Wednesday, April 6, 2011

Yet Another Vindication of President Bush

Somehow we doubt we'll hear the same moral denunciations we once heard about Mr. Bush's policies. The Europeans are mute about Guantanamo, and Newsweek hasn't come up with any more pseudo-scoops about Gitmo guards desecrating the Quran. Mr. Holder made clear he's not about to apologize, much less thank his predecessors for their foresight, but we suppose his vindication of Guantanamo is enough.

The editorial refers to the Obama Administration's decision to hold military tribunals at Guantanamo for Khalid Sheikh Mohammed and four other alleged plotters of the Sept. 11, 2001, attacks.  Plans to bring them to justice in NY's federal court were derailed by Independent (liberal) Mayor of NY Michael Bloomberg, Democratic Senator Chuck Schumer, and the Democratic Congress.  

In summary, President Bush's critics shot their mouths off, with the nation at war, before factoring security and logistical concerns into their plans.  When Democrats had the power to do everything they shrieked that evil Republicans weren't doing, they balked, and used it to uphold the very policies they denounced.  Reality exposed their criticism for what it was: the self-serving prattle of pharisaical political opportunists.  It's a pity for the country, lovers of fair play, and the nation's moral fiber that this kind of skulduggery nearly always works for Democrats.  Moral hazard among politicians is killing American politics just as surely as moral hazard among bankers nearly killed the American economy.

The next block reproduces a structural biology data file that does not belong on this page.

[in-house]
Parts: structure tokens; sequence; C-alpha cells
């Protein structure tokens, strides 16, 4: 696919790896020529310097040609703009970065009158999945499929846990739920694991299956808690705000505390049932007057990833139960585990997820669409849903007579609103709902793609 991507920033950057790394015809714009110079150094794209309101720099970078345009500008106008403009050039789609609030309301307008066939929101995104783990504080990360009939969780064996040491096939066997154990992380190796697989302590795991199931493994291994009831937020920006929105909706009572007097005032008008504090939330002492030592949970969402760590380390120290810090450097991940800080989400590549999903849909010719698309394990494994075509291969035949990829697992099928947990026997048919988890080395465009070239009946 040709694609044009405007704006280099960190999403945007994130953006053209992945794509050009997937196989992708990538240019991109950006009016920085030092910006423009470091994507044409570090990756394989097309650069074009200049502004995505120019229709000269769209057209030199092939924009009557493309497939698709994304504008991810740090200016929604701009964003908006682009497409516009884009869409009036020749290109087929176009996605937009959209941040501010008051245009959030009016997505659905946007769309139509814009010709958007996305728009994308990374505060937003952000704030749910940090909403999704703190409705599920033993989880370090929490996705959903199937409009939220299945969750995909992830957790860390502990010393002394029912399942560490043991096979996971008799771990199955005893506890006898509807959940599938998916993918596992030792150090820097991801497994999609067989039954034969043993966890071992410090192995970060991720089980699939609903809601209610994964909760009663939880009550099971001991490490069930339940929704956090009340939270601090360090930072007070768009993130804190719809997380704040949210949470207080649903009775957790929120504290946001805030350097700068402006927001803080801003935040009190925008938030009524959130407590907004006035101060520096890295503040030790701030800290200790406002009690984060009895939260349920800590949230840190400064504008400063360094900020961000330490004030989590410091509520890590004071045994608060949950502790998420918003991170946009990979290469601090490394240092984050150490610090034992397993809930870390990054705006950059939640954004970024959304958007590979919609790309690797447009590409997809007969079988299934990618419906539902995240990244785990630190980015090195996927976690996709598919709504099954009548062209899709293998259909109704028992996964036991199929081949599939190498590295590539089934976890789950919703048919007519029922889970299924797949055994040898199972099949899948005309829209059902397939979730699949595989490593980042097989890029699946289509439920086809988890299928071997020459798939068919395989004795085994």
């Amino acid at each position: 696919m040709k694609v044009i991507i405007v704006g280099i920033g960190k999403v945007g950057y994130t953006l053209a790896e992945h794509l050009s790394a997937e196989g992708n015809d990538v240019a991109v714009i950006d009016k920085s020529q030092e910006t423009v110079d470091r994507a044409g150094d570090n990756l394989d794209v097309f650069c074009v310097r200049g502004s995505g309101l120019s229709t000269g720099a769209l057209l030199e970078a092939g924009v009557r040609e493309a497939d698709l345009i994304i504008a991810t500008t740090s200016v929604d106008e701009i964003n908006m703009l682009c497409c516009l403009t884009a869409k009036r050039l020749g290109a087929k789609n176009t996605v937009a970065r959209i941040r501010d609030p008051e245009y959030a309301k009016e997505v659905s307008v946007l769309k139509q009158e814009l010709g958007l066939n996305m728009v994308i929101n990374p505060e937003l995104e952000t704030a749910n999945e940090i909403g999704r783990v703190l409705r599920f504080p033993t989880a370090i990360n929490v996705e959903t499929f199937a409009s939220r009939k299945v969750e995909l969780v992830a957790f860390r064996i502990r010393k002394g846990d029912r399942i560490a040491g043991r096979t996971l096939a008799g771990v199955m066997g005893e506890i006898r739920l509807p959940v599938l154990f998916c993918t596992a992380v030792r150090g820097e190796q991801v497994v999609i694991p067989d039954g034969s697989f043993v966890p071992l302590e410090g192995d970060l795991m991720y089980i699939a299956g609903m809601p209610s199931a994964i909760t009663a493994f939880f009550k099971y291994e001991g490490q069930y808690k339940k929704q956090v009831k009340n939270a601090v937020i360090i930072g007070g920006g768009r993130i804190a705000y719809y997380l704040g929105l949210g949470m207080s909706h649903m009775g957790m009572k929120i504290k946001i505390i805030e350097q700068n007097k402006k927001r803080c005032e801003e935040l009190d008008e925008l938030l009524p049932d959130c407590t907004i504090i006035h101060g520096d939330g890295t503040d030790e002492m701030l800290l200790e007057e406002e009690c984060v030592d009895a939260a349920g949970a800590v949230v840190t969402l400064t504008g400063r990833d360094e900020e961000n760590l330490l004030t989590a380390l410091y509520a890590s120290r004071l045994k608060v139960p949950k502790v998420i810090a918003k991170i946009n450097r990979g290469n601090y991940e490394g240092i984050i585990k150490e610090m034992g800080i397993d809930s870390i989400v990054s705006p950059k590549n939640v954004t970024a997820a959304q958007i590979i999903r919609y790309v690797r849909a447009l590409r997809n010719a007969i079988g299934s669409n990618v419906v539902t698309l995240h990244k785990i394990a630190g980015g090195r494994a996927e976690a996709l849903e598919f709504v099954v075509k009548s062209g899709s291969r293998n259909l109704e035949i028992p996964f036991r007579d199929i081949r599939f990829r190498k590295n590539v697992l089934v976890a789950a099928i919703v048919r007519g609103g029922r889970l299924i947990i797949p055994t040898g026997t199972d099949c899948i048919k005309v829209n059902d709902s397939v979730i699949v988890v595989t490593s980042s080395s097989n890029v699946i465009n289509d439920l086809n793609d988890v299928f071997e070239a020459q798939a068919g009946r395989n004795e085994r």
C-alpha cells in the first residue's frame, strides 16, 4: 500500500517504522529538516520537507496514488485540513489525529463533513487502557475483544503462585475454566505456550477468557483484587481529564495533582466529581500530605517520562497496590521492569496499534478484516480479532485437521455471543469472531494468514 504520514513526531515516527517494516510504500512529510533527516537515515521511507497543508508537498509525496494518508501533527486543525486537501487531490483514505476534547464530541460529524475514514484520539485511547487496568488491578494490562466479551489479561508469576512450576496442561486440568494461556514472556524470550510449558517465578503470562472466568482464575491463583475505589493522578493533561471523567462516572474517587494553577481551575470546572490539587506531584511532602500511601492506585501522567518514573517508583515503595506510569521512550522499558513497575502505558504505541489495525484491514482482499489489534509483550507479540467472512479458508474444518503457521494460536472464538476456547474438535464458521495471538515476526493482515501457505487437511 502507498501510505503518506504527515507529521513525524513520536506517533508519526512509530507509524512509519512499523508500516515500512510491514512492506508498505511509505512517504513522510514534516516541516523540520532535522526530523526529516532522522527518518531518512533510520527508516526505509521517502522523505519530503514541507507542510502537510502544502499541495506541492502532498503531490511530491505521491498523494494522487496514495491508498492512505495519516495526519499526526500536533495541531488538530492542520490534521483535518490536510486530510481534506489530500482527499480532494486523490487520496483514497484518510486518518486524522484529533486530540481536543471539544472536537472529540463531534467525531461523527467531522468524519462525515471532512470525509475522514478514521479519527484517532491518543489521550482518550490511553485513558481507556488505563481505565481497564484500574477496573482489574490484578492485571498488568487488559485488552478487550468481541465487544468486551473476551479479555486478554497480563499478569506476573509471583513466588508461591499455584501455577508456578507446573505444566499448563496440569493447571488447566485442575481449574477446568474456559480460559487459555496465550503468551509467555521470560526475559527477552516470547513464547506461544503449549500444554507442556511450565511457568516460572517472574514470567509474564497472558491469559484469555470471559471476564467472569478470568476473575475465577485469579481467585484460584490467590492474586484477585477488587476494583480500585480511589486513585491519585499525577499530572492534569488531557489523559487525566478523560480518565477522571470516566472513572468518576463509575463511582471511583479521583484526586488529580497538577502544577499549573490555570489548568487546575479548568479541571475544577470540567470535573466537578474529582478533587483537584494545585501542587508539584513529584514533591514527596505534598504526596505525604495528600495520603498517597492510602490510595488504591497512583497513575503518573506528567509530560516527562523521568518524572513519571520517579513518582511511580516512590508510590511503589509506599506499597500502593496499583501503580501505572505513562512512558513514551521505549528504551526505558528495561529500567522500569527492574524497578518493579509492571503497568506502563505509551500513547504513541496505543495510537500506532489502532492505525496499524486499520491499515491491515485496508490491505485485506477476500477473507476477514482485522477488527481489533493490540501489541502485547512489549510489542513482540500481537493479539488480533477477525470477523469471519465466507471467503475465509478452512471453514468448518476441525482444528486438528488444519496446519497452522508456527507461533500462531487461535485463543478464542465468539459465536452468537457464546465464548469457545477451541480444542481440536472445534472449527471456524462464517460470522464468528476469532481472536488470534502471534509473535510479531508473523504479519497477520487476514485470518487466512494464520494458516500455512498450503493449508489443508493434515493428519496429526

Noman would only add one date to following timeline.  President Obama accepted the Nobal Peace Prize on December 10, 2009 for "creat[ing] a new climate in international politics."

Detainee U-Turn | How a Decision for U.S. Trials Was Undone

June 12, 2008

Then-Sen. Barack Obama praises Supreme Court ruling that Guantanamo detainees have a right to challenge their status in U.S. civilian courts

'Our courts have employed habeas corpus with rigor and fairness for more than two centuries, and we must continue to do so as we defend the freedom that violent extremists seek to destroy.'

Mr. Obama called the ruling 'a rejection of the Bush administration's attempt to create a legal black hole at Guantanamo.'

Jan. 22, 2009

President Obama signs executive order requiring Guantanamo to be closed within one year.

'Guantanamo will be closed no later than one year from now,' he said at the signing ceremony.

Nov. 13, 2009

Obama administration announces plans to prosecute self-described Sept. 11 mastermind, Khalid Sheikh Mohammed, in a Manhattan federal courtroom.

Jan. 27, 2010

New York Mayor Michael Bloomberg says he opposes a Manhattan trial for Sept. 11 plotters, a reversal from his previous position.

Dec. 22, 2010

Congress passes $725 billion defense authorization bill that blocks transfer of Guantanamo detainees to U.S.

April 4, 2011

Justice Department announces Mohammed and four other alleged Sept. 11 plotters will be tried at Guantanamo, reversing previous plans for trials in New York.

Attorney General Eric Holder:

'As the indictment unsealed today reveals, we were prepared to bring a powerful case against Khalid Sheikh Mohammed and his four co-conspirators… Now, unfortunately, since I made that decision, members of Congress have intervened and imposed restrictions blocking the administration from bringing any Guantanamo detainees to trial in the United States, regardless of the venue.'

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